People who enter the teaching profession are generally those who want to help and make a difference in the lives of young people. Kids who present problems of one kind or another are often seen as welcome challenges to teachers — except when they prove highly disruptive to everyone else in the class. What are teachers supposed to do with those students who they would rather not be placed in their class — but are anyway.
Here is one teacher’s candid observations about her own experience. She is Alice Trosclair, who has been teaching for nine years in south Louisiana. She currently teaches American literature, English Language and Composition (AP), and English Literature and Composition (AP). She lives with her husband and son, and has what she calls hundreds of “adopted” children — her students. This was first published in The Educator’s Room here, and I am republishing it with permission.
By Alice Trosclair
We all have difficult students — and some are more difficult than others. I have never shied away from a challenging student. I have my “projects” who I am determined to save — even if they don’t want to be saved — because I believe every child deserves someone who believes in him or her. I am proud to be that advocate. There are so many movies that show a teacher saving students against all odds movies that inspire us and make us what to be John Keating or start-up a Freedom Writers club in our classroom. I have saved students. I know it because they have written me, they have told me, and have even visited me long after graduation. I see them on Facebook going to school or work, and even starting families. To me that is success. They could have ended up in jail or worse. I have also had students that I could not save, and I have visited them in some not-so-nice places.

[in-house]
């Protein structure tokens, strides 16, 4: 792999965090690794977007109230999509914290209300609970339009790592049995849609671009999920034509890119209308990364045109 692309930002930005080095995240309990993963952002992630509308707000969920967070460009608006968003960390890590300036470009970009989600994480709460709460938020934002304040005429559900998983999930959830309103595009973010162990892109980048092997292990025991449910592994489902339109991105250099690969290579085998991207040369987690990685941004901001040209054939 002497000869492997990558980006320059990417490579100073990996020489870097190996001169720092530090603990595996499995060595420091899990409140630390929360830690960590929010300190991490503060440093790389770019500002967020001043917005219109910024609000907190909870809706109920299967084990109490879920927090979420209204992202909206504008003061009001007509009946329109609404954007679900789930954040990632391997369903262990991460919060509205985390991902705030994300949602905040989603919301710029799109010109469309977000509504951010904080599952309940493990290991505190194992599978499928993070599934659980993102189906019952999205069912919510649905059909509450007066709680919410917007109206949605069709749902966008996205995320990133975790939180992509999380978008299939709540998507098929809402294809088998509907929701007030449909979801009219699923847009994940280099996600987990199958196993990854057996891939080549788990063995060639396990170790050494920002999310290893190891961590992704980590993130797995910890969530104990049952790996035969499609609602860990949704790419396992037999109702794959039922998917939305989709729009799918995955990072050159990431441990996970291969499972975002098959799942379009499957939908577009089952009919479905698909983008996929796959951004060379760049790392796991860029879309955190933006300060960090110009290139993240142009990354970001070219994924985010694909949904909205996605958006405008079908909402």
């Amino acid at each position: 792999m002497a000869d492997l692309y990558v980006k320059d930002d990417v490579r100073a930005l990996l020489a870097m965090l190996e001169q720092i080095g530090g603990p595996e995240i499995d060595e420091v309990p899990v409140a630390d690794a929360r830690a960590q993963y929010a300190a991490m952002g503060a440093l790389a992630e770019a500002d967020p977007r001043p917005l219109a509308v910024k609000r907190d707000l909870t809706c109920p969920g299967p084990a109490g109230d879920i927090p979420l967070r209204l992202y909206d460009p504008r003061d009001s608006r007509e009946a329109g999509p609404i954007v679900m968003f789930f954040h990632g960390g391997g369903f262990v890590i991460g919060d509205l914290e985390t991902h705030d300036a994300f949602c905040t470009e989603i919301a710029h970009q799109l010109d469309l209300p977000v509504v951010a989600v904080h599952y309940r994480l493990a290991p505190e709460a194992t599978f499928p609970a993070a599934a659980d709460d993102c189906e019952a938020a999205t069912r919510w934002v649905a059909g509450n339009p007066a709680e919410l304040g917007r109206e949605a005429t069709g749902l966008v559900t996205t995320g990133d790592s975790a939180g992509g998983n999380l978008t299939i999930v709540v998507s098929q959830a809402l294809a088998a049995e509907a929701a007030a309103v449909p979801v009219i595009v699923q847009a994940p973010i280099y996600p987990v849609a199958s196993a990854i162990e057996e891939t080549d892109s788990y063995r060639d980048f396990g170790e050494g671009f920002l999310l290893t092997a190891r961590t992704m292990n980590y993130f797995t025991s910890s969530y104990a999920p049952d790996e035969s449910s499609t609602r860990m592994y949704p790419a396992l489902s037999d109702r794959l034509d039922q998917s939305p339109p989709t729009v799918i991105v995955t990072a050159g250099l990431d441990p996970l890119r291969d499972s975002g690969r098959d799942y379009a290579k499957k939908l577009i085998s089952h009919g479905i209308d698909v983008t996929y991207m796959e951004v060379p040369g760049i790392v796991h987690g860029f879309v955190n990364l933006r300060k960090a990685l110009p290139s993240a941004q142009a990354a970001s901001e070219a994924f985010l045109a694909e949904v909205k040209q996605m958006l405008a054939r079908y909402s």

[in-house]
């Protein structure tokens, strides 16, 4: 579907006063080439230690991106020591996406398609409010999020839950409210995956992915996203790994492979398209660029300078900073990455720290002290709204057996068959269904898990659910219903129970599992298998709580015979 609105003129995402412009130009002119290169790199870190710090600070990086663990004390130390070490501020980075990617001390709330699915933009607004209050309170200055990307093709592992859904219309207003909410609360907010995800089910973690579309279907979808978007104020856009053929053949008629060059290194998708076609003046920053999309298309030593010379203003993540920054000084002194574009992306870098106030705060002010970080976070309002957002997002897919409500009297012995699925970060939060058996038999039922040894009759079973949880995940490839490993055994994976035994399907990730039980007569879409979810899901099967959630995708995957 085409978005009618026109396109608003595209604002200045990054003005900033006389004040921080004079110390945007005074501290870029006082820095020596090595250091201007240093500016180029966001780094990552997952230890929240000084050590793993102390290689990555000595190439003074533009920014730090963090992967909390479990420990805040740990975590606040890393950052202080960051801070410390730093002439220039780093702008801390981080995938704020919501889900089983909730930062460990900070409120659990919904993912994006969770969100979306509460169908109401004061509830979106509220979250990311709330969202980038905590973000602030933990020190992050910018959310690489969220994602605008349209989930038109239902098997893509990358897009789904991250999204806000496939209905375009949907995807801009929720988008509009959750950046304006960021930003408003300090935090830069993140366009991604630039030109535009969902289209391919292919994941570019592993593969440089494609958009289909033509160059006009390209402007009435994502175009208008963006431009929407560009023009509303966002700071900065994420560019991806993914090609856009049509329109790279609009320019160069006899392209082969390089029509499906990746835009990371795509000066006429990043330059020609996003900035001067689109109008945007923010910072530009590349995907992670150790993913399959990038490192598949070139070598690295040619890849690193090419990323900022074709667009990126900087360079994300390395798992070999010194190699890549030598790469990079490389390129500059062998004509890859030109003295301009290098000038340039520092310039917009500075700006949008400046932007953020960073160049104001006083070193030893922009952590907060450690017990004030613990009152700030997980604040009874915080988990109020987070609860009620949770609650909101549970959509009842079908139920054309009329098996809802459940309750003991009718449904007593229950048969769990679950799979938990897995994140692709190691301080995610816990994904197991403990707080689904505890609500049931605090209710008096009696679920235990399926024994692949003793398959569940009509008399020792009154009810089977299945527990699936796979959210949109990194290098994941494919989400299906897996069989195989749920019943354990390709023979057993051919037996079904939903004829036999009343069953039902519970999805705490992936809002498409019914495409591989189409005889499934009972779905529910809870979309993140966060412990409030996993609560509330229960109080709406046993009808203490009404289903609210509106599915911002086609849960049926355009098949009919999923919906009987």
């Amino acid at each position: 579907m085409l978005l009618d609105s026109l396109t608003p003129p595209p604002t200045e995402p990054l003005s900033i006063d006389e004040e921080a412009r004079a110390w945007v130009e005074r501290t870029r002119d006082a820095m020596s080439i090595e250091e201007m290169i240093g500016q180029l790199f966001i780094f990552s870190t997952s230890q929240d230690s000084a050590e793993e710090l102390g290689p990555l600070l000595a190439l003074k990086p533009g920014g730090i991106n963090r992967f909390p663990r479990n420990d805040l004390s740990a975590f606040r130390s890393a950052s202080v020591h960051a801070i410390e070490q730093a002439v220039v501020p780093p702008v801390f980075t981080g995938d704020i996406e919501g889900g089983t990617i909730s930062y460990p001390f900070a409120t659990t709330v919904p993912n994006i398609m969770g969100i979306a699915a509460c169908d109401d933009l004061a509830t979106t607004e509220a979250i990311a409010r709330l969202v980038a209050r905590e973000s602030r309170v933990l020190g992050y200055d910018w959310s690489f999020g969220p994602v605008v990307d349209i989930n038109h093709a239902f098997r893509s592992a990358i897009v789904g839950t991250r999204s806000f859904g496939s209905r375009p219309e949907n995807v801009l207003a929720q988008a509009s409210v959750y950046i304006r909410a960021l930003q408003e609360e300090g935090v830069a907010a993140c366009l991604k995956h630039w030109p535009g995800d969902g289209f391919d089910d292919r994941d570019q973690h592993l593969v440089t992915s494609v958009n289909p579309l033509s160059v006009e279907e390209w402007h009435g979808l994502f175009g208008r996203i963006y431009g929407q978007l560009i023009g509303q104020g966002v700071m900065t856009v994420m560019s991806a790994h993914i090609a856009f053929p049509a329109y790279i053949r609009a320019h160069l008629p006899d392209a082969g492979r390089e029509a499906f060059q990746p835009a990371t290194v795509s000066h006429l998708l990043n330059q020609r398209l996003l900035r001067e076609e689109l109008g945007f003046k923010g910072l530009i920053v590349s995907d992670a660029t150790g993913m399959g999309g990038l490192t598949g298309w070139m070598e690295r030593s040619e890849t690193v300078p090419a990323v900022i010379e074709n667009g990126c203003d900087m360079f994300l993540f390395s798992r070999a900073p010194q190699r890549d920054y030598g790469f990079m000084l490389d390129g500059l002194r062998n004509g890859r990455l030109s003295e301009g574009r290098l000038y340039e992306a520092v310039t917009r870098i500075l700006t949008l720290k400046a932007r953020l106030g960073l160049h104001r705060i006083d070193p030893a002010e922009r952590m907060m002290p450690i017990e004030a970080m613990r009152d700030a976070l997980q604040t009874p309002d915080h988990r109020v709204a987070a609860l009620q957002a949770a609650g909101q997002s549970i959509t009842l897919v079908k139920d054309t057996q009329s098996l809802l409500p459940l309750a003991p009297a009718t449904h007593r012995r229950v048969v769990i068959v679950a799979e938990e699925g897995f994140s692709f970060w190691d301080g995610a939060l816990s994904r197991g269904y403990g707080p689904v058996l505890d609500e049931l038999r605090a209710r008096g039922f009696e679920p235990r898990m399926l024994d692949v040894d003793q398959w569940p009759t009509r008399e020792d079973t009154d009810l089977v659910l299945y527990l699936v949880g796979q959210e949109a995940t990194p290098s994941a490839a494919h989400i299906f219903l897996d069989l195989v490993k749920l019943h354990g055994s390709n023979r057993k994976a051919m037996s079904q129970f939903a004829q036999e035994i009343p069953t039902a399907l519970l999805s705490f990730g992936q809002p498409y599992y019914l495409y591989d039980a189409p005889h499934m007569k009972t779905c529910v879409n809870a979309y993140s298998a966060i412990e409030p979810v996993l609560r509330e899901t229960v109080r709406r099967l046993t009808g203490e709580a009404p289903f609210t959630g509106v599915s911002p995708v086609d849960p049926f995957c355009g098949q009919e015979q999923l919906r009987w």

But I have had some students who make me wonder: Why are they in my class?
I have a new student who was placed in my classroom because he or she had difficulties with another teacher. (He was blackmailing her. Seriously.) Why? Why do I have to take this student? And of course, this student is placed in my most challenging class which is the last block of the day. I am physically and emotionally drained and I have this new student, with a discipline list a mile long, placed in my “we have taken every English class twice and we are absent at least one day a week” class. I had finally managed to develop some sort of routine with them and BAM! A new dynamic has been added. A new person who has an interesting back story which is so much better than the American Revolution informational text we are covering.
I really want to be the positive person, but I am tired. I spoke with the powers that be and they told me I was given this child on purpose because “I am a miracle worker.” Is it wrong that I don’t want to have to work miracles? Sometimes I just want to teach content.
I wonder what it would be like just to teach Shakespeare and go home. Some people tell me it’s possible.
As much as I don’t want to do it, I know I will find a way to connect to this child, just like I have all the others. I am just so worn down. I go above and beyond every single day. And sometimes I just wish I could have a few students who would do the same. Is that so much to ask? I force them to see their potential, even if they kick and scream and fight me every step of the way. I wish I didn’t have to fight them. I wish they would let me teach them and help them. Some days I just have given all I can and there is nothing left. Am I the only one who feels this?
They say motherhood is the hardest job in the world. I am willing to bet that teaching is the second.
It is even harder to show students you care about them when they do everything in their power to try to break you. (I have come so close to tears in class this year and I am a veteran teacher) So why? Why is he in my class? Why? Why do I do this?
Deep down under all the frustration I know I chose this career because I want to make a difference. So I read the letters, drink that extra cup of coffee, and remind myself I do know the answer to the question, ‘Why is he in my class?’ Because if I don’t fight for him, no one else will.